33Crabbe, 424 Fed. Appx. 782 (10th Cir. 2011). The Tenth Circuit opinion reports, apparently in error, that Crabbe was convicted under 18 U.S.C. §2 and 26 U.S.C. §7203. Per earlier proceedings, Crabbe's convictions were under Secs. 7202 and 7206(1). See Crabbe, No. 06-cr-00294-MSK (D. Colo. 5/17/10).
34Boyajian, No. 04-4835 (KSH)(D.N.J. 10/16/06). The court noted that the defendant received 14 notices of unpaid tax and nonetheless paid other creditors.
35In re Lee, No. 96-1-0698-PM (Bankr. D. Md. 5/29/97).
36Bernabe, No. CV 10-02508 DDP (JEMx), (C.D. Cal. 2011). The court held that Bernabe nonetheless was a responsible person who had acted willfully in failing to pay the taxes.
37Wells, No. 08-2110(NLH)(JS) (D.N.J. 10/21/09).
38Keohan, 138 F. Supp. 2d 62 (D. Mass. 2001). See also Sananikone, 623 Fed. Appx. 324 (9th Cir. 2015).
39For a case discussing willfulness in the context of Sec. 7202, see Gilbert, 266 F.3d 1180 (9th Cir. 2001).
40Quinn, 566 Fed. Appx. 659 (10th Cir. 2014).
41Easterday, 564 F.3d 1004 (9th Cir. 2009), cert. denied(2009).
42Godfrey, 748 F.2d 1568, 1576—77 (Fed. Cir. 1984).
43Kobus, 103 Fed. Cl. 575 (Fed. Cl. 2012), citing Godfrey, supra note 42.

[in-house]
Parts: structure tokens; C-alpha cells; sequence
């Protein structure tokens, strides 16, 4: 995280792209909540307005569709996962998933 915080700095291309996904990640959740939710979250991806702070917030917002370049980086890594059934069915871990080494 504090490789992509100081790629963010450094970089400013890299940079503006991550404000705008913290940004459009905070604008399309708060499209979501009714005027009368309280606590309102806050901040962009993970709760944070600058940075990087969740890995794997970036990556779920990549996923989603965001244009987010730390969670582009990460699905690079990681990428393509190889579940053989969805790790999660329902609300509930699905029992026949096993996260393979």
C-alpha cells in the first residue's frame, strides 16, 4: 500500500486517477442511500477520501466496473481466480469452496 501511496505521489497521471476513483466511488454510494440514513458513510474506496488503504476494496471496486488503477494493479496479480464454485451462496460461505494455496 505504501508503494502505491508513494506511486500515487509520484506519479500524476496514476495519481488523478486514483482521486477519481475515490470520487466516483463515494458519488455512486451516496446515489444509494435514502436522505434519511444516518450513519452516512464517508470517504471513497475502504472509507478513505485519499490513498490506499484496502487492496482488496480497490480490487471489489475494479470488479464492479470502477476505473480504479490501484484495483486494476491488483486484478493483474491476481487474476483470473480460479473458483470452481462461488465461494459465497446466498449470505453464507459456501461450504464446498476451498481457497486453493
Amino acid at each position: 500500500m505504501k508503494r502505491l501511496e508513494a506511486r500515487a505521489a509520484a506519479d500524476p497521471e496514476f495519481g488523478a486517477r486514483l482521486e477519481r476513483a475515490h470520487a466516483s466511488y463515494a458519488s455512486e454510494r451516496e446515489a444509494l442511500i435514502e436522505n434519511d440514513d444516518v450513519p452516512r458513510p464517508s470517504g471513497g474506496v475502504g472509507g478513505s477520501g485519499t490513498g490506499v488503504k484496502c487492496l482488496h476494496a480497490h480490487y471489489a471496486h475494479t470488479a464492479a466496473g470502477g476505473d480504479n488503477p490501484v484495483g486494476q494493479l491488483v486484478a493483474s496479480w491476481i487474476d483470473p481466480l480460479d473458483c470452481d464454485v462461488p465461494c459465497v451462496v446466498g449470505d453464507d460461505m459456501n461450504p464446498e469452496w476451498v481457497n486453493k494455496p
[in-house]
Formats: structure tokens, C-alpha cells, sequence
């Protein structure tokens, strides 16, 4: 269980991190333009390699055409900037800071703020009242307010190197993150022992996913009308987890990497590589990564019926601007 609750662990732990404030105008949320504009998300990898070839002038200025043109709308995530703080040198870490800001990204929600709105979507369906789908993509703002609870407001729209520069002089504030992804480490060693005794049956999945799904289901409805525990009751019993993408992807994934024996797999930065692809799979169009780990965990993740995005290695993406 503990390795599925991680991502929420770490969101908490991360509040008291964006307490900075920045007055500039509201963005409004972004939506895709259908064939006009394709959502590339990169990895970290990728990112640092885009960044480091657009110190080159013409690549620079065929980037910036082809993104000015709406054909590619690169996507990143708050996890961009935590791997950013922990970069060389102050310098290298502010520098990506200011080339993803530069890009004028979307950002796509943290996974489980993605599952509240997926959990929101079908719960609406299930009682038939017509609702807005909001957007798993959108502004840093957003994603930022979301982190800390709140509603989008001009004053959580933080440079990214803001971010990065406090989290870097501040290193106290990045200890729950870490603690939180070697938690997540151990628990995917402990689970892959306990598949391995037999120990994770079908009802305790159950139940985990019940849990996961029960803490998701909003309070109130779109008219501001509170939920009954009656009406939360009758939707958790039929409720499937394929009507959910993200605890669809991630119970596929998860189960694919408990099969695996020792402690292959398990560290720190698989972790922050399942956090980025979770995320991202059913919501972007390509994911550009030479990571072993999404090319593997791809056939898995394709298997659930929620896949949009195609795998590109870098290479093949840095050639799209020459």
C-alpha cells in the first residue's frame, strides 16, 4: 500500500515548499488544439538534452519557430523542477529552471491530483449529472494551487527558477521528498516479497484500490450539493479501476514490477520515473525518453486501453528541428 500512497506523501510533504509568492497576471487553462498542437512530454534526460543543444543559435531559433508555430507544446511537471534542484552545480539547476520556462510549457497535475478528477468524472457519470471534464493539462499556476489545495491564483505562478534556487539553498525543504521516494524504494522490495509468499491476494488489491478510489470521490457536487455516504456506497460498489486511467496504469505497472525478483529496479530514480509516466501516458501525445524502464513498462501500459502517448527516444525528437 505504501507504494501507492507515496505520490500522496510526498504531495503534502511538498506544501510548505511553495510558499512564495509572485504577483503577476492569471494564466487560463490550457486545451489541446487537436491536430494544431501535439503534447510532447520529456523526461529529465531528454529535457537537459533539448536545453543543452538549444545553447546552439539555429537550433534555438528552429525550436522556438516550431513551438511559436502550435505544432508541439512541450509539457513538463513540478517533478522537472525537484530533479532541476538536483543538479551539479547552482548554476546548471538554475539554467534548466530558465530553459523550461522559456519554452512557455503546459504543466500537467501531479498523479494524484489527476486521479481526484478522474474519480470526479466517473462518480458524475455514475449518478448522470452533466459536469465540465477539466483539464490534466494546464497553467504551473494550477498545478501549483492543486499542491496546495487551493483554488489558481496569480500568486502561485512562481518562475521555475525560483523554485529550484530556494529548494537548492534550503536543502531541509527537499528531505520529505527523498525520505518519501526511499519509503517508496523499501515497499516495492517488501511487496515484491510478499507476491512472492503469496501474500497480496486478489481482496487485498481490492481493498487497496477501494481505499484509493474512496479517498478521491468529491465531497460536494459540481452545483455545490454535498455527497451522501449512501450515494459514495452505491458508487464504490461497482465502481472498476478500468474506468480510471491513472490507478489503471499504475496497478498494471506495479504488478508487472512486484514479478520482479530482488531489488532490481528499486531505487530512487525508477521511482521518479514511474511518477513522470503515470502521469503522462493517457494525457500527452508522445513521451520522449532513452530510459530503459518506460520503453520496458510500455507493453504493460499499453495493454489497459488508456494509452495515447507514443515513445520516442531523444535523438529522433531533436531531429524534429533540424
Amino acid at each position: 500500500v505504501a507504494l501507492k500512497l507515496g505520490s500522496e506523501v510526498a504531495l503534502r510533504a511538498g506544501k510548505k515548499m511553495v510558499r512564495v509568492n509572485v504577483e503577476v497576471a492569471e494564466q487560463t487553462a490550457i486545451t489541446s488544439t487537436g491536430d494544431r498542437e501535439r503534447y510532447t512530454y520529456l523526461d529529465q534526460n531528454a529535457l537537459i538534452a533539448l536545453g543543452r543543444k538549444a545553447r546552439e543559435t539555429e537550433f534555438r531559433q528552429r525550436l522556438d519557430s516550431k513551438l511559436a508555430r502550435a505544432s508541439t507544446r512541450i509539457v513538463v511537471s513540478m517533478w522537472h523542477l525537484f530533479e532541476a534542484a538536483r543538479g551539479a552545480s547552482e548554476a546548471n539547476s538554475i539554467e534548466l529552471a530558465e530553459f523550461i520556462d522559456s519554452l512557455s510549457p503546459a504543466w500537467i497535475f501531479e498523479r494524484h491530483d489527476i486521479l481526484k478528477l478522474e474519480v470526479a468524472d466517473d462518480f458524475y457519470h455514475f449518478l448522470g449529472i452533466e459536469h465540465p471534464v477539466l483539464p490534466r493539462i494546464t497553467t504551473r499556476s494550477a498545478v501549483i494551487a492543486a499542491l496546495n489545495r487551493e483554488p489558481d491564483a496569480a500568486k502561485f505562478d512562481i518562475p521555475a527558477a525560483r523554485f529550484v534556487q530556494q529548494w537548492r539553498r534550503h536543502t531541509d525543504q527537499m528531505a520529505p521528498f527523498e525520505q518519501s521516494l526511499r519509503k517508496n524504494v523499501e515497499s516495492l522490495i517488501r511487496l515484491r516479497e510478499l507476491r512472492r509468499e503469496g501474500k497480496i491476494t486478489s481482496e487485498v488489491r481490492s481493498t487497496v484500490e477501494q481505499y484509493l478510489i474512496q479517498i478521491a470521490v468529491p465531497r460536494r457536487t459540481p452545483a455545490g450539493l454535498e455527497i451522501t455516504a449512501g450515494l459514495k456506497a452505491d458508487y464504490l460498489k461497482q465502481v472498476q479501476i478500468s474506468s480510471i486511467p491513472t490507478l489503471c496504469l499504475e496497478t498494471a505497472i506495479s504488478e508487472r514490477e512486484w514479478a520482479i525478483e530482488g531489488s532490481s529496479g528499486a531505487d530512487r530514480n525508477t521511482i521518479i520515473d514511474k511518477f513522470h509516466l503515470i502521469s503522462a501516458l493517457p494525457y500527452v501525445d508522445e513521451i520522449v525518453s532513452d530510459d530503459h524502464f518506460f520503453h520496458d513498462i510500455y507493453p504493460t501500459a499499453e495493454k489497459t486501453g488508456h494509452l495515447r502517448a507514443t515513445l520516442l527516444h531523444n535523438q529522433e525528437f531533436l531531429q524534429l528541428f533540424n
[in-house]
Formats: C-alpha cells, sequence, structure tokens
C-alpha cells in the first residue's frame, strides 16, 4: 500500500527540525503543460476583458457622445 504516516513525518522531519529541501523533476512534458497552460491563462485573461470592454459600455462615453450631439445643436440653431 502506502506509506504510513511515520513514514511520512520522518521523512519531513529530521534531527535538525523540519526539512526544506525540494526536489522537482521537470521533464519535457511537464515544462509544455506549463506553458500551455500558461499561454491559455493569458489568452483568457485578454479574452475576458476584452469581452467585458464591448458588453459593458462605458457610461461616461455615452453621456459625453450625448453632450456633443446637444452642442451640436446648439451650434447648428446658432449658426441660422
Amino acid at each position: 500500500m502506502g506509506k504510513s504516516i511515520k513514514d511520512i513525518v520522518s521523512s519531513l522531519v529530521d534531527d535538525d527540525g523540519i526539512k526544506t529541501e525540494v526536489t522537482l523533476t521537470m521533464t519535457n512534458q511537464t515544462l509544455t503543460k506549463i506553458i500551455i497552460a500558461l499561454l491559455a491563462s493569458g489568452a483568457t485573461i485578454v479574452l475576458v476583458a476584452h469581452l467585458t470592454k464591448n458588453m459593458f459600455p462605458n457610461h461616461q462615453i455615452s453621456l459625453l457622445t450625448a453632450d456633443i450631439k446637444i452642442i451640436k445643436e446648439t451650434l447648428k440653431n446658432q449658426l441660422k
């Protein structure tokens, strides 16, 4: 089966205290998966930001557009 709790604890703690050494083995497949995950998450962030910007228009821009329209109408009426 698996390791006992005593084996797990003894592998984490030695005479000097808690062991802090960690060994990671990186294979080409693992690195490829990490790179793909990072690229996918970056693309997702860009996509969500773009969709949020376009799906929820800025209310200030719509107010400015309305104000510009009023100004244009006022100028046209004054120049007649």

44Sales tax collected from customers may mean amounts owed to a state are larger.
47Hawaii has what may be a unique criminal penalty for failure to remit sales tax. Under Haw. Rev. Stat. §238-6(f), a person who misappropriates collected sales tax "shall be fined more than five times the amount of money so embezzled or imprisoned at hard labor not more than ten years."
48Tweel, 550 F.2d 297 (5th Cir. 1977).
49For more on parallel investigations, see Andreozzi, Andreozzi, and Hibschweiler, "The Threat of Parallel Investigations: When Civil Isn't Civil," 46 The Tax Adviser 608 (August 2015), available at www.thetaxadviser.com/issues/2015/aug/threat-of-parallel-investigations.html# at fn.15.
50First Nat'l Bank of Duncanville, 481 F. Supp. 633 (N.D. Tex. 1979).